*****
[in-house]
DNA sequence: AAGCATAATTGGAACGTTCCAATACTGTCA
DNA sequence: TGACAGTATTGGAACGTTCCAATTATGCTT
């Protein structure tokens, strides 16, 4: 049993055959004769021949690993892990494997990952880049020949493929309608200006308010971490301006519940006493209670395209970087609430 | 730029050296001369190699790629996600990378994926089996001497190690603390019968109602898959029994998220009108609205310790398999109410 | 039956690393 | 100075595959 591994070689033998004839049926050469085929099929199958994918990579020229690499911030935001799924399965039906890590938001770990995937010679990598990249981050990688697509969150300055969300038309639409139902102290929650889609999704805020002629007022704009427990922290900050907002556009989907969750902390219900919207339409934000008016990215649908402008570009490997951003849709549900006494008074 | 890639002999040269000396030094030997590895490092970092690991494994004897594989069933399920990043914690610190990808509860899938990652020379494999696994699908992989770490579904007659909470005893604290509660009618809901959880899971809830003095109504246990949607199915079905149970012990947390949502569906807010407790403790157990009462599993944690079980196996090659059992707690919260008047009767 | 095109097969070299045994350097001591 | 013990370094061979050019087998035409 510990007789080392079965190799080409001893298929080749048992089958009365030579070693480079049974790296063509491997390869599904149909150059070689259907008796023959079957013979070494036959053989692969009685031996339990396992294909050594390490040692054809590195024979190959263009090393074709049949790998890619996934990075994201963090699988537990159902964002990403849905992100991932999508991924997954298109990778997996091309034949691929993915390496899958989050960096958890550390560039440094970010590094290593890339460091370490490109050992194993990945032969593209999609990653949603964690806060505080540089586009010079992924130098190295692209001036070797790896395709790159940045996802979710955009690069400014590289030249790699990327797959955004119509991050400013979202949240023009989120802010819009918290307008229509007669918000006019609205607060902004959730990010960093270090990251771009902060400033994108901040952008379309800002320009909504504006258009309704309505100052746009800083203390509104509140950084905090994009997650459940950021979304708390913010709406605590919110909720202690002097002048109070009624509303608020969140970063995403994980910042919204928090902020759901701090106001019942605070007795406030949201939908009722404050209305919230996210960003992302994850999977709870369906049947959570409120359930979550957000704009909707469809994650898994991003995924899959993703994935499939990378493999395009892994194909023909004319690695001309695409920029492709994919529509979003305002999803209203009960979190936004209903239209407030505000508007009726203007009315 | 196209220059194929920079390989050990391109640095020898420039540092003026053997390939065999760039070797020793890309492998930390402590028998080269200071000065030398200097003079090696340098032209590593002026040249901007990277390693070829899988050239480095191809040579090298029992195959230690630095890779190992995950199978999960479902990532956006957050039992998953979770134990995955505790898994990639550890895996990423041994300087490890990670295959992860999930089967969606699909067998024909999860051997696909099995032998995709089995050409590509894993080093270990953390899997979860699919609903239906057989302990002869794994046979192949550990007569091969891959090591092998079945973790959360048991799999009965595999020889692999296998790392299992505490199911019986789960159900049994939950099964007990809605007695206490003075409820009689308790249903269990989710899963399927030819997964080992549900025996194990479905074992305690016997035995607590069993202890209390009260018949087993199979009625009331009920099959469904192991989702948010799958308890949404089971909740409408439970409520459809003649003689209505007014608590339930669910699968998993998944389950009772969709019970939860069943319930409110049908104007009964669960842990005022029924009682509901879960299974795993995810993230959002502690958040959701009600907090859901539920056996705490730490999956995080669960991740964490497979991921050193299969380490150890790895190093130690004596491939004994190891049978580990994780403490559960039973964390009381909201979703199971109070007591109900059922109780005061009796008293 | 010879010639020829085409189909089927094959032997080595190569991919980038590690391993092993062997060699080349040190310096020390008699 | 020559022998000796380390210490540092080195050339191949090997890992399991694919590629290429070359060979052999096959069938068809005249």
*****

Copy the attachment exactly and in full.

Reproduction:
[in-house]
DNA sequence: AAGCATAATTGGAACGTTCCAATACTGTCA
DNA sequence: TGACAGTATTGGAACGTTCCAATTATGCTT
């Protein structure tokens, strides 16, 4: 049993055959004769021949690993892990494997990952880049020949493929309608200006308010971490301006519940006493209670395209970087609430 | 730029050296001369190699790629996600990378994926089996001497190690603390019968109602898959029994998220009108609205310790398999109410 | 039956690393 | 100075595959 591994070689033998004839049926050469085929099929199958994918990579020229690499911030935001799924399965039906890590938001770990995937010679990598990249981050990688697509969150300055969300038309639409139902102290929650889609999704805020002629007022704009427990922290900050907002556009989907969750902390219900919207339409934000008016990215649908402008570009490997951003849709549900006494008074 | 890639002999040269000396030094030997590895490092970092690991494994004897594989069933399920990043914690610190990808509860899938990652020379494999696994699908992989770490579904007659909470005893604290509660009618809901959880899971809830003095109504246990949607199915079905149970012990947390949502569906807010407790403790157990009462599993944690079980196996090659059992707690919260008047009767 | 095109097969070299045994350097001591 | 013990370094061979050019087998035409 510990007789080392079965190799080409001893298929080749048992089958009365030579070693480079049974790296063509491997390869599904149909150059070689259907008796023959079957013979070494036959053989692969009685031996339990396992294909050594390490040692054809590195024979190959263009090393074709049949790998890619996934990075994201963090699988537990159902964002990403849905992100991932999508991924997954298109990778997996091309034949691929993915390496899958989050960096958890550390560039440094970010590094290593890339460091370490490109050992194993990945032969593209999609990653949603964690806060505080540089586009010079992924130098190295692209001036070797790896395709790159940045996802979710955009690069400014590289030249790699990327797959955004119509991050400013979202949240023009989120802010819009918290307008229509007669918000006019609205607060902004959730990010960093270090990251771009902060400033994108901040952008379309800002320009909504504006258009309704309505100052746009800083203390509104509140950084905090994009997650459940950021979304708390913010709406605590919110909720202690002097002048109070009624509303608020969140970063995403994980910042919204928090902020759901701090106001019942605070007795406030949201939908009722404050209305919230996210960003992302994850999977709870369906049947959570409120359930979550957000704009909707469809994650898994991003995924899959993703994935499939990378493999395009892994194909023909004319690695001309695409920029492709994919529509979003305002999803209203009960979190936004209903239209407030505000508007009726203007009315 | 196209220059194929920079390989050990391109640095020898420039540092003026053997390939065999760039070797020793890309492998930390402590028998080269200071000065030398200097003079090696340098032209590593002026040249901007990277390693070829899988050239480095191809040579090298029992195959230690630095890779190992995950199978999960479902990532956006957050039992998953979770134990995955505790898994990639550890895996990423041994300087490890990670295959992860999930089967969606699909067998024909999860051997696909099995032998995709089995050409590509894993080093270990953390899997979860699919609903239906057989302990002869794994046979192949550990007569091969891959090591092998079945973790959360048991799999009965595999020889692999296998790392299992505490199911019986789960159900049994939950099964007990809605007695206490003075409820009689308790249903269990989710899963399927030819997964080992549900025996194990479905074992305690016997035995607590069993202890209390009260018949087993199979009625009331009920099959469904192991989702948010799958308890949404089971909740409408439970409520459809003649003689209505007014608590339930669910699968998993998944389950009772969709019970939860069943319930409110049908104007009964669960842990005022029924009682509901879960299974795993995810993230959002502690958040959701009600907090859901539920056996705490730490999956995080669960991740964490497979991921050193299969380490150890790895190093130690004596491939004994190891049978580990994780403490559960039973964390009381909201979703199971109070007591109900059922109780005061009796008293 | 010879010639020829085409189909089927094959032997080595190569991919980038590690391993092993062997060699080349040190310096020390008699 | 020559022998000796380390210490540092080195050339191949090997890992399991694919590629290429070359060979052999096959069938068809005249």